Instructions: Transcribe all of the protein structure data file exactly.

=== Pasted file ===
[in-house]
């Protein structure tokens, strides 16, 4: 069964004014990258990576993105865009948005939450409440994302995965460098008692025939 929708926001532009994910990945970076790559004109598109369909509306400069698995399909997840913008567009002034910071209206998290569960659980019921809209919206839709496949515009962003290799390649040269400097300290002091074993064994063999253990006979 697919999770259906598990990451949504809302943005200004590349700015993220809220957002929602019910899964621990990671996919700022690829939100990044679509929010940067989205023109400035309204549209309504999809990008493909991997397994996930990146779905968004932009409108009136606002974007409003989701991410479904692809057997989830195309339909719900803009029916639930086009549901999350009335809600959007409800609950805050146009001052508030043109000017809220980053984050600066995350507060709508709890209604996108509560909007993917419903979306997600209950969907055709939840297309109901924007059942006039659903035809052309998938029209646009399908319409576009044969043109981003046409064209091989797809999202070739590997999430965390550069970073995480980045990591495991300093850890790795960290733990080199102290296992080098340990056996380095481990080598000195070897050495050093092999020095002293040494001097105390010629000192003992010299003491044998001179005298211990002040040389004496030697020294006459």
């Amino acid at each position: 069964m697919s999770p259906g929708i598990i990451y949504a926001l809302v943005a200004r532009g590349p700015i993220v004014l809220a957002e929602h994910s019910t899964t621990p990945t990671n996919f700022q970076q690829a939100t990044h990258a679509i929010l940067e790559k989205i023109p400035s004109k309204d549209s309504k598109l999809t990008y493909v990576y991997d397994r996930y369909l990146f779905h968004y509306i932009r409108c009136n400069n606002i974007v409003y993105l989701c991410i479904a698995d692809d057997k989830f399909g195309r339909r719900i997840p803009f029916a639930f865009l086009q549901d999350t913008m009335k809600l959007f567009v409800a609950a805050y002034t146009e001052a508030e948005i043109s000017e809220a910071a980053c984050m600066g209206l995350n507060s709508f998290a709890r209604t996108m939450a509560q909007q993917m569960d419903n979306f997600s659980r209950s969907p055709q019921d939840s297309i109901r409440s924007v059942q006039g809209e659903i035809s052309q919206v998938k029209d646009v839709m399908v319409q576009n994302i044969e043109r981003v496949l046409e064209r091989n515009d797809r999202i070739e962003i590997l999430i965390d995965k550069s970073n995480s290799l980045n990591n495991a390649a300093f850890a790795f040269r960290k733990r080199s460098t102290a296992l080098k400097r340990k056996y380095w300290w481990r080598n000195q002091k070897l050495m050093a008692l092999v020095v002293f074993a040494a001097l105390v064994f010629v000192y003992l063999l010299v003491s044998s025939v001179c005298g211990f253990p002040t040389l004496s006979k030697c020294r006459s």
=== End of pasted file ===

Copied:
[in-house]
């Protein structure tokens, strides 16, 4: 069964004014990258990576993105865009948005939450409440994302995965460098008692025939 929708926001532009994910990945970076790559004109598109369909509306400069698995399909997840913008567009002034910071209206998290569960659980019921809209919206839709496949515009962003290799390649040269400097300290002091074993064994063999253990006979 697919999770259906598990990451949504809302943005200004590349700015993220809220957002929602019910899964621990990671996919700022690829939100990044679509929010940067989205023109400035309204549209309504999809990008493909991997397994996930990146779905968004932009409108009136606002974007409003989701991410479904692809057997989830195309339909719900803009029916639930086009549901999350009335809600959007409800609950805050146009001052508030043109000017809220980053984050600066995350507060709508709890209604996108509560909007993917419903979306997600209950969907055709939840297309109901924007059942006039659903035809052309998938029209646009399908319409576009044969043109981003046409064209091989797809999202070739590997999430965390550069970073995480980045990591495991300093850890790795960290733990080199102290296992080098340990056996380095481990080598000195070897050495050093092999020095002293040494001097105390010629000192003992010299003491044998001179005298211990002040040389004496030697020294006459």
């Amino acid at each position: 069964m697919s999770p259906g929708i598990i990451y949504a926001l809302v943005a200004r532009g590349p700015i993220v004014l809220a957002e929602h994910s019910t899964t621990p990945t990671n996919f700022q970076q690829a939100t990044h990258a679509i929010l940067e790559k989205i023109p400035s004109k309204d549209s309504k598109l999809t990008y493909v990576y991997d397994r996930y369909l990146f779905h968004y509306i932009r409108c009136n400069n606002i974007v409003y993105l989701c991410i479904a698995d692809d057997k989830f399909g195309r339909r719900i997840p803009f029916a639930f865009l086009q549901d999350t913008m009335k809600l959007f567009v409800a609950a805050y002034t146009e001052a508030e948005i043109s000017e809220a910071a980053c984050m600066g209206l995350n507060s709508f998290a709890r209604t996108m939450a509560q909007q993917m569960d419903n979306f997600s659980r209950s969907p055709q019921d939840s297309i109901r409440s924007v059942q006039g809209e659903i035809s052309q919206v998938k029209d646009v839709m399908v319409q576009n994302i044969e043109r981003v496949l046409e064209r091989n515009d797809r999202i070739e962003i590997l999430i965390d995965k550069s970073n995480s290799l980045n990591n495991a390649a300093f850890a790795f040269r960290k733990r080199s460098t102290a296992l080098k400097r340990k056996y380095w300290w481990r080598n000195q002091k070897l050495m050093a008692l092999v020095v002293f074993a040494a001097l105390v064994f010629v000192y003992l063999l010299v003491s044998s025939v001179c005298g211990f253990p002040t040389l004496s006979k030697c020294r006459s």